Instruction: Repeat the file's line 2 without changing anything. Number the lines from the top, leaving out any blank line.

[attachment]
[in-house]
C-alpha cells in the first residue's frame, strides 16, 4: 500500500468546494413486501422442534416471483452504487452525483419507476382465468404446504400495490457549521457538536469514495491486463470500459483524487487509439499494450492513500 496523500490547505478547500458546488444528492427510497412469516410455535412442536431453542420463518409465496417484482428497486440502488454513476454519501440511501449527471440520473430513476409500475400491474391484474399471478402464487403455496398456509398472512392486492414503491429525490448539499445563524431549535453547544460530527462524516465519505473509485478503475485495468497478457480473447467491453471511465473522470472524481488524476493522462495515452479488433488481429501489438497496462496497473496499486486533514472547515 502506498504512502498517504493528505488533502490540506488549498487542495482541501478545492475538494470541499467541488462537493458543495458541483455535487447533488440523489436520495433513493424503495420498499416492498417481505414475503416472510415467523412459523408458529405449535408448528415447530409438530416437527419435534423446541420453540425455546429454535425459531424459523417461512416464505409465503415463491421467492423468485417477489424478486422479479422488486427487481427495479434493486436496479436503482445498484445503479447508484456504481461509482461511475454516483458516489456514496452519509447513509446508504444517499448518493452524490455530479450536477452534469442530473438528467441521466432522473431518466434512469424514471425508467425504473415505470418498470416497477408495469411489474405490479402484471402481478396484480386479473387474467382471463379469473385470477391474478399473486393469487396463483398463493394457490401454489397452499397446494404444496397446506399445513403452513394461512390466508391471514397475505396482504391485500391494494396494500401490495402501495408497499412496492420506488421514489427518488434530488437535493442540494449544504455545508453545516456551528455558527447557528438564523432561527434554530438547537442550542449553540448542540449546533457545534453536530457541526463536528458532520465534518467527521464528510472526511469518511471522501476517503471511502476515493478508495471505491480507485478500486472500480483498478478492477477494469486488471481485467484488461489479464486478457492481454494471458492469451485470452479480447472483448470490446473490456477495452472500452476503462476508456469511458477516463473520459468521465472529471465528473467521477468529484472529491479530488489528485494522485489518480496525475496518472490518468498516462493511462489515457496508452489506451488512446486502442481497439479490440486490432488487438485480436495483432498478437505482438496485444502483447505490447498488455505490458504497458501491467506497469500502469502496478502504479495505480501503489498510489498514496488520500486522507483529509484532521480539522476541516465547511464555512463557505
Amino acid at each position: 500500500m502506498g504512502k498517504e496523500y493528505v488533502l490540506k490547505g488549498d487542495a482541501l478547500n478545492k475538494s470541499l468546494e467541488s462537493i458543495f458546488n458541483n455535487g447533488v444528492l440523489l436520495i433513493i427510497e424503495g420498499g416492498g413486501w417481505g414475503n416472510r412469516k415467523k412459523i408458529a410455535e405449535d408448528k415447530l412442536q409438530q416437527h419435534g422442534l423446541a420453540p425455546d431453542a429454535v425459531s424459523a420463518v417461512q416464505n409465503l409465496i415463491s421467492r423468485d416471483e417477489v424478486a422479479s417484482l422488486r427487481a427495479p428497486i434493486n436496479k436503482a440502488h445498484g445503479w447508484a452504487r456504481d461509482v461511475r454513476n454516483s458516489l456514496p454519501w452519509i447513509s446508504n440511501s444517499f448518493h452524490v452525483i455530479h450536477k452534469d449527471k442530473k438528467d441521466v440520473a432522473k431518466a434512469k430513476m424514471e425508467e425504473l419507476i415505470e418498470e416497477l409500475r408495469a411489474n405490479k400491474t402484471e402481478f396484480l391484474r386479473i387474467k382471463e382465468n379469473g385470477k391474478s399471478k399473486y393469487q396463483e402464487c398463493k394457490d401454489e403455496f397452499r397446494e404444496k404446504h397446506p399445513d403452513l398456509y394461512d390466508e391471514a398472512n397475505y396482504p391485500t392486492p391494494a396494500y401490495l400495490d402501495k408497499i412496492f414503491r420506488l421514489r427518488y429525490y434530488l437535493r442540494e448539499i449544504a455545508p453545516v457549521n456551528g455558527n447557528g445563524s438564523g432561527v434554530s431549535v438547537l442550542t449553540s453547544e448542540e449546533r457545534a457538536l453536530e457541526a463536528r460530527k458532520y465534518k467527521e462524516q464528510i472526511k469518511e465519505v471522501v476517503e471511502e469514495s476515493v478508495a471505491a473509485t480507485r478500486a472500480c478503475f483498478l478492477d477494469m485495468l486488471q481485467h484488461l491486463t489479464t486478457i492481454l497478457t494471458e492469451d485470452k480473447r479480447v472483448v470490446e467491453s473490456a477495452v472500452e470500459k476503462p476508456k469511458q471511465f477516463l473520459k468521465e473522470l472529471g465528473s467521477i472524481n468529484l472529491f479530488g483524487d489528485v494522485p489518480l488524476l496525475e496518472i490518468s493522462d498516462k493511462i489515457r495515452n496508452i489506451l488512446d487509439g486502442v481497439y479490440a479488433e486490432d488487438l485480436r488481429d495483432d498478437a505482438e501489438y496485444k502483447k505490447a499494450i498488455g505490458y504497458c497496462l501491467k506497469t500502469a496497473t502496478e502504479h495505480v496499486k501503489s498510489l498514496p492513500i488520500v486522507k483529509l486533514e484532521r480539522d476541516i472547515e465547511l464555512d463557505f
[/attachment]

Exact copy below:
C-alpha cells in the first residue's frame, strides 16, 4: 500500500468546494413486501422442534416471483452504487452525483419507476382465468404446504400495490457549521457538536469514495491486463470500459483524487487509439499494450492513500 496523500490547505478547500458546488444528492427510497412469516410455535412442536431453542420463518409465496417484482428497486440502488454513476454519501440511501449527471440520473430513476409500475400491474391484474399471478402464487403455496398456509398472512392486492414503491429525490448539499445563524431549535453547544460530527462524516465519505473509485478503475485495468497478457480473447467491453471511465473522470472524481488524476493522462495515452479488433488481429501489438497496462496497473496499486486533514472547515 502506498504512502498517504493528505488533502490540506488549498487542495482541501478545492475538494470541499467541488462537493458543495458541483455535487447533488440523489436520495433513493424503495420498499416492498417481505414475503416472510415467523412459523408458529405449535408448528415447530409438530416437527419435534423446541420453540425455546429454535425459531424459523417461512416464505409465503415463491421467492423468485417477489424478486422479479422488486427487481427495479434493486436496479436503482445498484445503479447508484456504481461509482461511475454516483458516489456514496452519509447513509446508504444517499448518493452524490455530479450536477452534469442530473438528467441521466432522473431518466434512469424514471425508467425504473415505470418498470416497477408495469411489474405490479402484471402481478396484480386479473387474467382471463379469473385470477391474478399473486393469487396463483398463493394457490401454489397452499397446494404444496397446506399445513403452513394461512390466508391471514397475505396482504391485500391494494396494500401490495402501495408497499412496492420506488421514489427518488434530488437535493442540494449544504455545508453545516456551528455558527447557528438564523432561527434554530438547537442550542449553540448542540449546533457545534453536530457541526463536528458532520465534518467527521464528510472526511469518511471522501476517503471511502476515493478508495471505491480507485478500486472500480483498478478492477477494469486488471481485467484488461489479464486478457492481454494471458492469451485470452479480447472483448470490446473490456477495452472500452476503462476508456469511458477516463473520459468521465472529471465528473467521477468529484472529491479530488489528485494522485489518480496525475496518472490518468498516462493511462489515457496508452489506451488512446486502442481497439479490440486490432488487438485480436495483432498478437505482438496485444502483447505490447498488455505490458504497458501491467506497469500502469502496478502504479495505480501503489498510489498514496488520500486522507483529509484532521480539522476541516465547511464555512463557505